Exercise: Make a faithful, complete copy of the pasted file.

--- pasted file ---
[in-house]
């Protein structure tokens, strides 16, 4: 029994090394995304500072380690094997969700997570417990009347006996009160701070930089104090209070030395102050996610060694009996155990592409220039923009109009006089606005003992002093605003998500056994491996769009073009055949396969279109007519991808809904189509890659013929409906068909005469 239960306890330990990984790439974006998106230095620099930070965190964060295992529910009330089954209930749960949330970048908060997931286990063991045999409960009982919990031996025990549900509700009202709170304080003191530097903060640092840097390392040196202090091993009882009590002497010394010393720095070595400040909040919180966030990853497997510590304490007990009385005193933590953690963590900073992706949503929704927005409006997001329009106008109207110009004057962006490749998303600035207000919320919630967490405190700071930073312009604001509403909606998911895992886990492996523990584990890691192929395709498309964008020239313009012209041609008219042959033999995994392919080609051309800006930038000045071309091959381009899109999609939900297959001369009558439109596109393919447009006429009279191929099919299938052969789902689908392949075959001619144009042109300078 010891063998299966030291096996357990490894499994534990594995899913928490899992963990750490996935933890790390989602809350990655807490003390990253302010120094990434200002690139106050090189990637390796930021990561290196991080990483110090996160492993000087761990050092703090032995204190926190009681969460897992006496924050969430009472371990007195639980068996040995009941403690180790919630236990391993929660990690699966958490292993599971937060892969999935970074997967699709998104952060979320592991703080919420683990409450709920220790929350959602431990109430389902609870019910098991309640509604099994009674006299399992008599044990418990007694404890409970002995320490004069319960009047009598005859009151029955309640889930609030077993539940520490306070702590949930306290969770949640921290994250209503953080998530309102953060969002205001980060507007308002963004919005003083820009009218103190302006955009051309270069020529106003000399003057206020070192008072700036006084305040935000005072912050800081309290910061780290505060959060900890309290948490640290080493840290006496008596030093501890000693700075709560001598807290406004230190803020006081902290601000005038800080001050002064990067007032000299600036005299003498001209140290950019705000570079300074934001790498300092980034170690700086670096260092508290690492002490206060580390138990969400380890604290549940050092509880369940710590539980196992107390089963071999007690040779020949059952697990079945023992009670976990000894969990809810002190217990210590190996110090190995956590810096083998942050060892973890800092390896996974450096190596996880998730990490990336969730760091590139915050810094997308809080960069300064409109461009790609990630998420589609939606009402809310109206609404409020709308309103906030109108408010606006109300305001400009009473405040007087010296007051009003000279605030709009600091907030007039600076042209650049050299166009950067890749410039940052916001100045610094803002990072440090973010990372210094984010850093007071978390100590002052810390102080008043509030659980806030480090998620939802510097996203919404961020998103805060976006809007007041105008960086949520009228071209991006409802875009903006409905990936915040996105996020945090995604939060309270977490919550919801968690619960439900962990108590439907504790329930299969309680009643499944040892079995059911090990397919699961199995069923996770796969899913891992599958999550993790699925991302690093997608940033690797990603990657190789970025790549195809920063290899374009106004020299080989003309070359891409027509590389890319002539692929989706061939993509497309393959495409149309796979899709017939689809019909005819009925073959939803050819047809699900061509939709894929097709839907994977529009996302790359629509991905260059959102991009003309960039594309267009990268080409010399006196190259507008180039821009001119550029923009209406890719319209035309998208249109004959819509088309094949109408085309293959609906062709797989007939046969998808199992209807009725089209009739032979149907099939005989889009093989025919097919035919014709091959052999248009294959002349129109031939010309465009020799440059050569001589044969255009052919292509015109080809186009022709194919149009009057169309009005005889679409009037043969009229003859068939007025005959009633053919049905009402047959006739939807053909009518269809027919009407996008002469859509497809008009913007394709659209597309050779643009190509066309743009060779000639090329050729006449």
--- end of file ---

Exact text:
[in-house]
């Protein structure tokens, strides 16, 4: 029994090394995304500072380690094997969700997570417990009347006996009160701070930089104090209070030395102050996610060694009996155990592409220039923009109009006089606005003992002093605003998500056994491996769009073009055949396969279109007519991808809904189509890659013929409906068909005469 239960306890330990990984790439974006998106230095620099930070965190964060295992529910009330089954209930749960949330970048908060997931286990063991045999409960009982919990031996025990549900509700009202709170304080003191530097903060640092840097390392040196202090091993009882009590002497010394010393720095070595400040909040919180966030990853497997510590304490007990009385005193933590953690963590900073992706949503929704927005409006997001329009106008109207110009004057962006490749998303600035207000919320919630967490405190700071930073312009604001509403909606998911895992886990492996523990584990890691192929395709498309964008020239313009012209041609008219042959033999995994392919080609051309800006930038000045071309091959381009899109999609939900297959001369009558439109596109393919447009006429009279191929099919299938052969789902689908392949075959001619144009042109300078 010891063998299966030291096996357990490894499994534990594995899913928490899992963990750490996935933890790390989602809350990655807490003390990253302010120094990434200002690139106050090189990637390796930021990561290196991080990483110090996160492993000087761990050092703090032995204190926190009681969460897992006496924050969430009472371990007195639980068996040995009941403690180790919630236990391993929660990690699966958490292993599971937060892969999935970074997967699709998104952060979320592991703080919420683990409450709920220790929350959602431990109430389902609870019910098991309640509604099994009674006299399992008599044990418990007694404890409970002995320490004069319960009047009598005859009151029955309640889930609030077993539940520490306070702590949930306290969770949640921290994250209503953080998530309102953060969002205001980060507007308002963004919005003083820009009218103190302006955009051309270069020529106003000399003057206020070192008072700036006084305040935000005072912050800081309290910061780290505060959060900890309290948490640290080493840290006496008596030093501890000693700075709560001598807290406004230190803020006081902290601000005038800080001050002064990067007032000299600036005299003498001209140290950019705000570079300074934001790498300092980034170690700086670096260092508290690492002490206060580390138990969400380890604290549940050092509880369940710590539980196992107390089963071999007690040779020949059952697990079945023992009670976990000894969990809810002190217990210590190996110090190995956590810096083998942050060892973890800092390896996974450096190596996880998730990490990336969730760091590139915050810094997308809080960069300064409109461009790609990630998420589609939606009402809310109206609404409020709308309103906030109108408010606006109300305001400009009473405040007087010296007051009003000279605030709009600091907030007039600076042209650049050299166009950067890749410039940052916001100045610094803002990072440090973010990372210094984010850093007071978390100590002052810390102080008043509030659980806030480090998620939802510097996203919404961020998103805060976006809007007041105008960086949520009228071209991006409802875009903006409905990936915040996105996020945090995604939060309270977490919550919801968690619960439900962990108590439907504790329930299969309680009643499944040892079995059911090990397919699961199995069923996770796969899913891992599958999550993790699925991302690093997608940033690797990603990657190789970025790549195809920063290899374009106004020299080989003309070359891409027509590389890319002539692929989706061939993509497309393959495409149309796979899709017939689809019909005819009925073959939803050819047809699900061509939709894929097709839907994977529009996302790359629509991905260059959102991009003309960039594309267009990268080409010399006196190259507008180039821009001119550029923009209406890719319209035309998208249109004959819509088309094949109408085309293959609906062709797989007939046969998808199992209807009725089209009739032979149907099939005989889009093989025919097919035919014709091959052999248009294959002349129109031939010309465009020799440059050569001589044969255009052919292509015109080809186009022709194919149009009057169309009005005889679409009037043969009229003859068939007025005959009633053919049905009402047959006739939807053909009518269809027919009407996008002469859509497809008009913007394709659209597309050779643009190509066309743009060779000639090329050729006449």